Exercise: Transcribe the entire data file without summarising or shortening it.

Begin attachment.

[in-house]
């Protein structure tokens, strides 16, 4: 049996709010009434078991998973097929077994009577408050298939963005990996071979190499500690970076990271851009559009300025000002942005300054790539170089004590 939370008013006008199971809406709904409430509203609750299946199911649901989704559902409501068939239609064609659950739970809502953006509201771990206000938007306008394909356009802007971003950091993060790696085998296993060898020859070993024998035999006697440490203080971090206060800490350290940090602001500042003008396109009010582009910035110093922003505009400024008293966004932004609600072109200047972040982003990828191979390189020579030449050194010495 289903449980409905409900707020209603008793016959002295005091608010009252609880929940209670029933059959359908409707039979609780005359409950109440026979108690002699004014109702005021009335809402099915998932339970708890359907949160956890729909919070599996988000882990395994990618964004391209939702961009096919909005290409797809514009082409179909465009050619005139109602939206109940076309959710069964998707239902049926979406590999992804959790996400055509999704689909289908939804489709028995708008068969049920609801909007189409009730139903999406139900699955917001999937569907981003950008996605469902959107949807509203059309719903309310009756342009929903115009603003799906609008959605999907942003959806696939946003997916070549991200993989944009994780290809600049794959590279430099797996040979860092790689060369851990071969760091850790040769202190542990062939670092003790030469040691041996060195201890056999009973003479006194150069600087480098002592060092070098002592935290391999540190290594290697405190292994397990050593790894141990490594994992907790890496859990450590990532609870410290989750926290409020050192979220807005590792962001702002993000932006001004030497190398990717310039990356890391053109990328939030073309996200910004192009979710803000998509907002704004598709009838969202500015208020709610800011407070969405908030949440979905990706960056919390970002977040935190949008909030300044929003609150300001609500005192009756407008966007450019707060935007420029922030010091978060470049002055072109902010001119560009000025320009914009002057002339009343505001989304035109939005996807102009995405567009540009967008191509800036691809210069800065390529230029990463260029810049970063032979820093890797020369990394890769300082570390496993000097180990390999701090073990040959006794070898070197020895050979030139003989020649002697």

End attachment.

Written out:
[in-house]
């Protein structure tokens, strides 16, 4: 049996709010009434078991998973097929077994009577408050298939963005990996071979190499500690970076990271851009559009300025000002942005300054790539170089004590 939370008013006008199971809406709904409430509203609750299946199911649901989704559902409501068939239609064609659950739970809502953006509201771990206000938007306008394909356009802007971003950091993060790696085998296993060898020859070993024998035999006697440490203080971090206060800490350290940090602001500042003008396109009010582009910035110093922003505009400024008293966004932004609600072109200047972040982003990828191979390189020579030449050194010495 289903449980409905409900707020209603008793016959002295005091608010009252609880929940209670029933059959359908409707039979609780005359409950109440026979108690002699004014109702005021009335809402099915998932339970708890359907949160956890729909919070599996988000882990395994990618964004391209939702961009096919909005290409797809514009082409179909465009050619005139109602939206109940076309959710069964998707239902049926979406590999992804959790996400055509999704689909289908939804489709028995708008068969049920609801909007189409009730139903999406139900699955917001999937569907981003950008996605469902959107949807509203059309719903309310009756342009929903115009603003799906609008959605999907942003959806696939946003997916070549991200993989944009994780290809600049794959590279430099797996040979860092790689060369851990071969760091850790040769202190542990062939670092003790030469040691041996060195201890056999009973003479006194150069600087480098002592060092070098002592935290391999540190290594290697405190292994397990050593790894141990490594994992907790890496859990450590990532609870410290989750926290409020050192979220807005590792962001702002993000932006001004030497190398990717310039990356890391053109990328939030073309996200910004192009979710803000998509907002704004598709009838969202500015208020709610800011407070969405908030949440979905990706960056919390970002977040935190949008909030300044929003609150300001609500005192009756407008966007450019707060935007420029922030010091978060470049002055072109902010001119560009000025320009914009002057002339009343505001989304035109939005996807102009995405567009540009967008191509800036691809210069800065390529230029990463260029810049970063032979820093890797020369990394890769300082570390496993000097180990390999701090073990040959006794070898070197020895050979030139003989020649002697």